Why don’t you have a portfolio?
When I ask people who aren’t artists why they don’t have a portfolio, the majority say they don’t have a portfolio because they aren’t artists. If you are an artist and don’t have a portfolio, that’s a different conversation because you most definitely should know you need one. I can imagine the IT professional reading this thinking, “I’m in IT, what the heck would I show in a portfolio?” It doesn’t matter what profession you are in, you can and should have a portfolio. So what do I mean by “portfolio?”
What is a Portfolio…Really?
A portfolio is anything that offers proof of competencies, achievement, or qualities. Consider your portfolio your evidence that backs up any claims you have of why you are a great employee. Employers don’t care about someone who can talk about how great they are or who simply makes claims about what they can offer of value to an organization without any proof. Your portfolio is the evidence that supports your claims and evidence is the key to making persuasive arguments. If you want employers to believe you when you claim you are the best fit for the job, you should have a portfolio. But, what should you put in your portfolio?
What Should You Put in Your Portfolio?
The first rule is that anything you decide to put in your portfolio should be relevant to the needs of the employer. So, if the position for which you are applying requires an ability to design brochures, you should have brochures in your portfolio. Moreover, you should try your best to mimic the type of brochures the company makes which means you should demonstrate you can achieve their art style or brand image. For non-creative jobs, you should consider having writing samples or reports that you have done. Consider having charts or graphs that provide visual displays of results achieved by your performance. You can include media clippings, certificates and awards, letters of recommendation, and even emails from customers or colleagues commenting on your performance, service, or attitude. Take pictures of projects you have done such as a series of before and after shots of a network you may have set up, furniture you may have repaired, or whatever may be relevant to the job. A portfolio can include anything that proves your abilities.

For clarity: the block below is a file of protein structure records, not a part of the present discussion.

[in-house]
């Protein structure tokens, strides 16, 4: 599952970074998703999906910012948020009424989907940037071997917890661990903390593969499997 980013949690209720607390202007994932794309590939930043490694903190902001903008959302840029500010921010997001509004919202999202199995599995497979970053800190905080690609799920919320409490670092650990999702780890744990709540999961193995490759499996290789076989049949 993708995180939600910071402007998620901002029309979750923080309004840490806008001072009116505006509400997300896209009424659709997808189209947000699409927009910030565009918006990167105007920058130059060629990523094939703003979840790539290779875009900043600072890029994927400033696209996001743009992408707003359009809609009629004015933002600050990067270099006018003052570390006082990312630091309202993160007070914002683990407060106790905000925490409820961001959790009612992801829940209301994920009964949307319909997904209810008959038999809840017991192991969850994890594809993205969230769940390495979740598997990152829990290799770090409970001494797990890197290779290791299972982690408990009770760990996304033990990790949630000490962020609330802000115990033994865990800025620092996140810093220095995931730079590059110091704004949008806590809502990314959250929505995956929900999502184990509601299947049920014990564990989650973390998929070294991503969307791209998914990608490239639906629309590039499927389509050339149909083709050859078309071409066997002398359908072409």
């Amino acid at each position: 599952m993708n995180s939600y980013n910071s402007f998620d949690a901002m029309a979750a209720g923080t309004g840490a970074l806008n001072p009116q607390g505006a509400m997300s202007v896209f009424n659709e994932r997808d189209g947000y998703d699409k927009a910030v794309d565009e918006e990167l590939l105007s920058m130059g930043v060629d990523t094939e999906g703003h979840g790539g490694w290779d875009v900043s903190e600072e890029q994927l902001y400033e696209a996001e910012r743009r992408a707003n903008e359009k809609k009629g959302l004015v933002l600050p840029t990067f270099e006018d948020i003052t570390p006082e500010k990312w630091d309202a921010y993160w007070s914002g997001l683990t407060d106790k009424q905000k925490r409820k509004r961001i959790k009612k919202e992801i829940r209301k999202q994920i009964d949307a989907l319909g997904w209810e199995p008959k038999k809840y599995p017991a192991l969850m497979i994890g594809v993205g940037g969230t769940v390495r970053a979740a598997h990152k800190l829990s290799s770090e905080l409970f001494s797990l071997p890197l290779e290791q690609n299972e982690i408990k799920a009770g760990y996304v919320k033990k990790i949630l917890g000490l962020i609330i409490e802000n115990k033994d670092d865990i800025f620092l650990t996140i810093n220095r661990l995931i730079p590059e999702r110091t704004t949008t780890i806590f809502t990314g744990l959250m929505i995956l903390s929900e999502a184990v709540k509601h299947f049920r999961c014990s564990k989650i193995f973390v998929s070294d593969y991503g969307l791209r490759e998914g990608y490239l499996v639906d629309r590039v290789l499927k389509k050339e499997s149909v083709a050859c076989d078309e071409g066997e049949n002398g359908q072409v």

5 Ways to Build Your Portfolio
- Make things better – Wherever you work, think of ways to improve a process, save money, save time, or fix a problem. Find ways to make your organization better and monitor and track those results
- Measure your accomplishments – Every job has performance metrics regardless of whether or not your manager tracks them (which they should). Track your own results.
- Get Involved in the Community – Getting involved in the community through volunteering, joining groups, or starting your own organization provides more opportunity to make an impact.
- Have a Web Presence– You should have a print portfolio so that you can have something tangible to show employers in interview situations but you absolutely must put your achievements on the web. You can use tools like Visual CV, LinkedIn, or Wix to create a web presence. We’re in the digital age so you need to have a digital presence.
- Quality vs. Quantity – Don’t try to fill your portfolio with as many things as you can. Make sure you have quality achievements with impressive results. Otherwise, your portfolio will simply look like the box of honorable mention ribbons your mom kept from all your grade school activities – not impressive.